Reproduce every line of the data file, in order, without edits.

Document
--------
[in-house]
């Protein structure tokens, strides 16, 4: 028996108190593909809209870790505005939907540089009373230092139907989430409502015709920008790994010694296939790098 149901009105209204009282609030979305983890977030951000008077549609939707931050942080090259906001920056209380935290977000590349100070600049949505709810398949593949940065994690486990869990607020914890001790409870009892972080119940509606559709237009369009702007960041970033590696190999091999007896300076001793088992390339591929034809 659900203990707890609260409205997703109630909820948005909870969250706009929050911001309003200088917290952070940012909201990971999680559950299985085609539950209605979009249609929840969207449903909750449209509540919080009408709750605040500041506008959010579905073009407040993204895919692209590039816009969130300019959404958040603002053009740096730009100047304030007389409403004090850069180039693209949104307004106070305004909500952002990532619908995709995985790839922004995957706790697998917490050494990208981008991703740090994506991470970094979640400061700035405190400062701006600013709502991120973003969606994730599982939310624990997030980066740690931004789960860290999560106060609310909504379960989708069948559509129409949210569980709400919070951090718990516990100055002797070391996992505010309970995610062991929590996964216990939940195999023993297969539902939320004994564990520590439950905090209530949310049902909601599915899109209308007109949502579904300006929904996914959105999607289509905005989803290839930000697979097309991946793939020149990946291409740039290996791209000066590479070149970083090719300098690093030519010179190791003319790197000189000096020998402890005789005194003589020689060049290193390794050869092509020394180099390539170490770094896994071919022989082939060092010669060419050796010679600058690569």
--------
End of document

[in-house]
């Protein structure tokens, strides 16, 4: 028996108190593909809209870790505005939907540089009373230092139907989430409502015709920008790994010694296939790098 149901009105209204009282609030979305983890977030951000008077549609939707931050942080090259906001920056209380935290977000590349100070600049949505709810398949593949940065994690486990869990607020914890001790409870009892972080119940509606559709237009369009702007960041970033590696190999091999007896300076001793088992390339591929034809 659900203990707890609260409205997703109630909820948005909870969250706009929050911001309003200088917290952070940012909201990971999680559950299985085609539950209605979009249609929840969207449903909750449209509540919080009408709750605040500041506008959010579905073009407040993204895919692209590039816009969130300019959404958040603002053009740096730009100047304030007389409403004090850069180039693209949104307004106070305004909500952002990532619908995709995985790839922004995957706790697998917490050494990208981008991703740090994506991470970094979640400061700035405190400062701006600013709502991120973003969606994730599982939310624990997030980066740690931004789960860290999560106060609310909504379960989708069948559509129409949210569980709400919070951090718990516990100055002797070391996992505010309970995610062991929590996964216990939940195999023993297969539902939320004994564990520590439950905090209530949310049902909601599915899109209308007109949502579904300006929904996914959105999607289509905005989803290839930000697979097309991946793939020149990946291409740039290996791209000066590479070149970083090719300098690093030519010179190791003319790197000189000096020998402890005789005194003589020689060049290193390794050869092509020394180099390539170490770094896994071919022989082939060092010669060419050796010679600058690569």